We have now made the case that the concept of original sin I absorbed as a child has no support in the Old and New Testament texts.
As John E. Toews says in The Story of Original Sin, “There is not a hint in the Hebrew Bible of sin as an ontological reality that is transmitted biologically from one generation to the next via sexual intercourse, as proposed by Augustine” (93). And about the New Testament, his conclusion is the same. “The language of sin in the New Testament describes human beings making choices, unjust choices that harm other people, choices that lead them astray, choices that result in personal and communal chaos, choices that reflect irreverence to God, choices that mean disobedience toward God, choices that miss the mark of God’s intention for them” (94). But he adds that “Sin language in the New Testament is volitional, relational and political. There is no hint of ontological corruption; in fact, the language of ontology is completely absent” (95).
Further, Toews has made it abundantly clear that the doctrine of original sin found its way into the Western Church by way of a faulty translation of the Greek New Testament into Latin, Vetus Latina. By the end of the fourth century, Augustine had clearly articulated the doctrine of original sin and by 1529 the Council of Orange had made it official church dogma.
For centuries following, this understanding was the foundational bedrock on which the church operated in the West. Infants were baptized to remit this original sin which had damned them to hell from the moment of birth. And tied to this way of thinking was the even more damning teaching of double pre-destination – that God had only elected the “few” to inherit salvation while electing the masses of humanity to be damned.
The Protestant Reformation of the early 16th century for the most part did little to ameliorate this pernicious world view. While Luther thundered against the corruption and excesses within the Catholic church of his day, he did not question Augustine’s view of original sin. Infants were still baptized in order to receive “forgiveness, life and salvation.” John Calvin introduced a new perspective, likening infant baptism to circumcision in the Old Covenant. Yet, in the end, he concludes that if children are not baptized they remain in the state they inherited from Adam; that is a state of sinfulness – from which they must be rescued.
So where does that leave us with respect to the issue of original sin?
It is of interest to note that modern Judaism does not hold to the doctrine of original sin. “The Jewish theology of sin is anchored in Genesis 4:7, ‘sin crouches at the door,’ and Genesis 8:21, ‘the devisings [yetzer] of man’s heart are evil from his youth.’ Human beings struggle with two tendencies, a good ‘yetzer’ and an evil ‘yetzer’, and they must make choices with the help of the Torah and the grace of God to choose to follow the good ‘yetzer’ and repent when they fail to do so” (96). While this perspective appears to be closer to the Old Testament text than that of most western churches, it does not take into account the new covenant inaugurated by Jesus Christ. Therefore it does not serve as a logical solution for western Christians looking to move past the views of Augustine.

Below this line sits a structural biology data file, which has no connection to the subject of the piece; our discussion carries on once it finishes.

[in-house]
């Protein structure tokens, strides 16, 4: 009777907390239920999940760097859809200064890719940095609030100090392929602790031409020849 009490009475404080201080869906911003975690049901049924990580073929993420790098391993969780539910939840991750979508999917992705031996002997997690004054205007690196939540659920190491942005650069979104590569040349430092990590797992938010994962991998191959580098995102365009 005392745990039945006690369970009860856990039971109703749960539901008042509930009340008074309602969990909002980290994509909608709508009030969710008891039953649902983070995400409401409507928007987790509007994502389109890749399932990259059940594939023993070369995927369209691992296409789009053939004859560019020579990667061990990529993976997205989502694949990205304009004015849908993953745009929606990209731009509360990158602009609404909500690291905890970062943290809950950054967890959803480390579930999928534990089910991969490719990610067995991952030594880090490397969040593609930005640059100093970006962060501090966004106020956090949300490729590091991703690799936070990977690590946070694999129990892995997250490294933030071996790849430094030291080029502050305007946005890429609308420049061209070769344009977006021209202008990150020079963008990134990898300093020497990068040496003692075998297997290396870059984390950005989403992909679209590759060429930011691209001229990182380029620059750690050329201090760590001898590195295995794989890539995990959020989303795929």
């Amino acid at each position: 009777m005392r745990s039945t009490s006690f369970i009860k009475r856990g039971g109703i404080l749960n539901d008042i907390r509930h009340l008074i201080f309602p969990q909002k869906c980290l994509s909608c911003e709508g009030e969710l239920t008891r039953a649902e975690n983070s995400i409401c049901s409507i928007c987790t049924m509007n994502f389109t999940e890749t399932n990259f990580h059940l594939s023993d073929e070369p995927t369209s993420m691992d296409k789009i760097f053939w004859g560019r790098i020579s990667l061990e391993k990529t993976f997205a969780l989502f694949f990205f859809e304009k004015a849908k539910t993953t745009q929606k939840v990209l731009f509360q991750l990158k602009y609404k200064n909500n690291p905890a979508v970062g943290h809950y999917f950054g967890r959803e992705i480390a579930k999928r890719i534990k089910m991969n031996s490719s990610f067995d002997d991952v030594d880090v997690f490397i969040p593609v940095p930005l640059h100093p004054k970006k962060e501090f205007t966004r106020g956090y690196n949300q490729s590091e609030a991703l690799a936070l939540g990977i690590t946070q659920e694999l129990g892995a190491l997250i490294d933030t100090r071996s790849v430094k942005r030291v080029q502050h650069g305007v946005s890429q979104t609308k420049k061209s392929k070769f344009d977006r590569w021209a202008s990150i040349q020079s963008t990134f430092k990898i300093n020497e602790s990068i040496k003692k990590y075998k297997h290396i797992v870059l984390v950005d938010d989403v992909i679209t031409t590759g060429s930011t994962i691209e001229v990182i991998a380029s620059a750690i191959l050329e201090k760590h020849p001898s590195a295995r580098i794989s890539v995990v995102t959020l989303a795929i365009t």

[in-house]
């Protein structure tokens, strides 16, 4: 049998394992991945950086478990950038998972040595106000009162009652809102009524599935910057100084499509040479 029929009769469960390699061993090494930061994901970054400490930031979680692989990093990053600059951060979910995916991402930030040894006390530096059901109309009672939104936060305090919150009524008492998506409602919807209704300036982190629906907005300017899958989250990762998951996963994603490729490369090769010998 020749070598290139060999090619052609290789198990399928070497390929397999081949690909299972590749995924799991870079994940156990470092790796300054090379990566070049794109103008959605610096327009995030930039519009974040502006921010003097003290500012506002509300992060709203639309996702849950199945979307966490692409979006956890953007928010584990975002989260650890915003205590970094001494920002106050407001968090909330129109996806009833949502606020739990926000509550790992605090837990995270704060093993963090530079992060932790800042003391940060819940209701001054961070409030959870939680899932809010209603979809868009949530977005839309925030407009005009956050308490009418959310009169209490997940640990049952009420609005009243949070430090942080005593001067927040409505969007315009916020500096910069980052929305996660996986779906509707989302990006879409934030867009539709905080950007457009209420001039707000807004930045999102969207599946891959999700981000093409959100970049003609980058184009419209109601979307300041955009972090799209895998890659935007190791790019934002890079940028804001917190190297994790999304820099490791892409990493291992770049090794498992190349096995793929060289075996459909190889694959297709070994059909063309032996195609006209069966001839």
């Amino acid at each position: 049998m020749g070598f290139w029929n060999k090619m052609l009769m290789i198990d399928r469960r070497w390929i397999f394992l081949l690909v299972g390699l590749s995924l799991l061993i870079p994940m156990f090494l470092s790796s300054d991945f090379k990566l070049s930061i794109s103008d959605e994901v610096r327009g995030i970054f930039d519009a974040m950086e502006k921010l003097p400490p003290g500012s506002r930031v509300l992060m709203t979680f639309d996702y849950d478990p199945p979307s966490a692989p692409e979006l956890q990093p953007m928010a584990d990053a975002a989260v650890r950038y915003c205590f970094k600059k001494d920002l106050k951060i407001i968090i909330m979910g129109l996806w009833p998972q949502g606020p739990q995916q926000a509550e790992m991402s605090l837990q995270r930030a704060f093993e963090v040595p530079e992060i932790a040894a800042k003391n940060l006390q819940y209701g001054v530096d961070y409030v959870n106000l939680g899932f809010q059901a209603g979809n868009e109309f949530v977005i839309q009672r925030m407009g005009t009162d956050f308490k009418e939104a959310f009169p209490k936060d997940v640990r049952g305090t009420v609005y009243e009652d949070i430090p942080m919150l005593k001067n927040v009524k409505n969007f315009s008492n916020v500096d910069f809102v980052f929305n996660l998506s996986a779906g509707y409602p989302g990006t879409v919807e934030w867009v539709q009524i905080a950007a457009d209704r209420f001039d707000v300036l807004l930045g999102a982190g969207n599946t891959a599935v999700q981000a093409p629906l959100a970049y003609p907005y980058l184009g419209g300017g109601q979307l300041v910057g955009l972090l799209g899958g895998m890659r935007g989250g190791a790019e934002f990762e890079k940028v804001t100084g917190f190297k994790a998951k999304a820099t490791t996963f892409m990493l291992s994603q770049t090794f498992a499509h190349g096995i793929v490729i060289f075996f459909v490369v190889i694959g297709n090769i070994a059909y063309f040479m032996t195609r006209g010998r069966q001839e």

One option that western Christians are increasingly pursuing is to align themselves more closely with the Eastern Orthodox tradition of Christianity. Since the Eastern Church was untouched by Augustine, the doctrine of original sin which he formulated in the West at the end of the fourth century did not become part of its body of teaching. It views the disobedience of Adam and Eve as resulting in “arrested development” instead of eternal damnation. “Adam’s choice was a personal choice and act, not a collective one…hence inherited guilt is impossible…in fact the belief in a sin of nature is a heresy” (97). So the Eastern Church baptizes infants “…to give them a new and immortal life, not to remit their yet non-existent sins” (99). While some disenchanted western Christians adopt the Eastern Orthodox church as their new spiritual home, others attempt to bring eastern understandings about original sin into their churches in the West where they feel more socially and culturally at home.
But there is a third option that can be found within the story of the Western church; namely, Anabaptism. While Anabaptists did not find favor within western protestant churches in its first few centuries, their perspectives on issues such as original sin are being accepted today by an increasing number of Western Christians. Anabaptists stubbornly held to Ezekiel 18:4 which explicitly states that “…it is only the person who sins who shall die.” Robert Friedman states that “The Ezekiel reference…freed the movement from the fatalistic character of inherited sin which was so characteristic of the Catholic Church and Protestant orthodoxy” (100). Anabaptists held that “…the sin of Adam and Eve introduced into the world a powerful tendency or inclination to sin which resulted in universal sinfulness, but it was a sinfulness by choice rather than by nature…The consequence of the sin in Eden was moral, not ontological, that is, inherited in human nature” (100).
It is ironic that, although I grew up in an Anabaptist/Mennonite church, I was not introduced to this view of original sin until much later in life. It seems that my particular church had largely acquiesced to the dominant Reformation ideas on this subject; hence my youthful trauma about going to hell through no fault of my own. And even to this day, I suspect that this series of essays on original sin will not be looked upon with favor by many persons within my ecclesiastical orbit. But for myself, I have now finally answered the question of original sin to my satisfaction and for my peace of soul.